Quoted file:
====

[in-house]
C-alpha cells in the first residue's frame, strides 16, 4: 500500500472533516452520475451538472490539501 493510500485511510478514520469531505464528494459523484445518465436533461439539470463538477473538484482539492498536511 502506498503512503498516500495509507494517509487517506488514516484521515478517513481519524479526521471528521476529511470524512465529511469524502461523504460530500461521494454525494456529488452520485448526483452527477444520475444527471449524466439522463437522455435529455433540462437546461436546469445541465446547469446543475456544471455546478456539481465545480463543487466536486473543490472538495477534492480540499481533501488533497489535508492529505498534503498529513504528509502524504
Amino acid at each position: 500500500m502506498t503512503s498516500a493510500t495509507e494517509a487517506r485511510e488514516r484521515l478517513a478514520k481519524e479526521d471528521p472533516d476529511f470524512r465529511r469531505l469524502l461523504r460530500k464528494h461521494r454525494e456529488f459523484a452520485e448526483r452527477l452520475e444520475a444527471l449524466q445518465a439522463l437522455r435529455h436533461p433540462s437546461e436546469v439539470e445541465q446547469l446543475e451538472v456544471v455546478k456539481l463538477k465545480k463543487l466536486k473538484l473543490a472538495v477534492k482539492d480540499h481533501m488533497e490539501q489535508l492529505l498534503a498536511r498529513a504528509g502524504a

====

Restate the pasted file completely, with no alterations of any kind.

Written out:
[in-house]
C-alpha cells in the first residue's frame, strides 16, 4: 500500500472533516452520475451538472490539501 493510500485511510478514520469531505464528494459523484445518465436533461439539470463538477473538484482539492498536511 502506498503512503498516500495509507494517509487517506488514516484521515478517513481519524479526521471528521476529511470524512465529511469524502461523504460530500461521494454525494456529488452520485448526483452527477444520475444527471449524466439522463437522455435529455433540462437546461436546469445541465446547469446543475456544471455546478456539481465545480463543487466536486473543490472538495477534492480540499481533501488533497489535508492529505498534503498529513504528509502524504
Amino acid at each position: 500500500m502506498t503512503s498516500a493510500t495509507e494517509a487517506r485511510e488514516r484521515l478517513a478514520k481519524e479526521d471528521p472533516d476529511f470524512r465529511r469531505l469524502l461523504r460530500k464528494h461521494r454525494e456529488f459523484a452520485e448526483r452527477l452520475e444520475a444527471l449524466q445518465a439522463l437522455r435529455h436533461p433540462s437546461e436546469v439539470e445541465q446547469l446543475e451538472v456544471v455546478k456539481l463538477k465545480k463543487l466536486k473538484l473543490a472538495v477534492k482539492d480540499h481533501m488533497e490539501q489535508l492529505l498534503a498536511r498529513a504528509g502524504a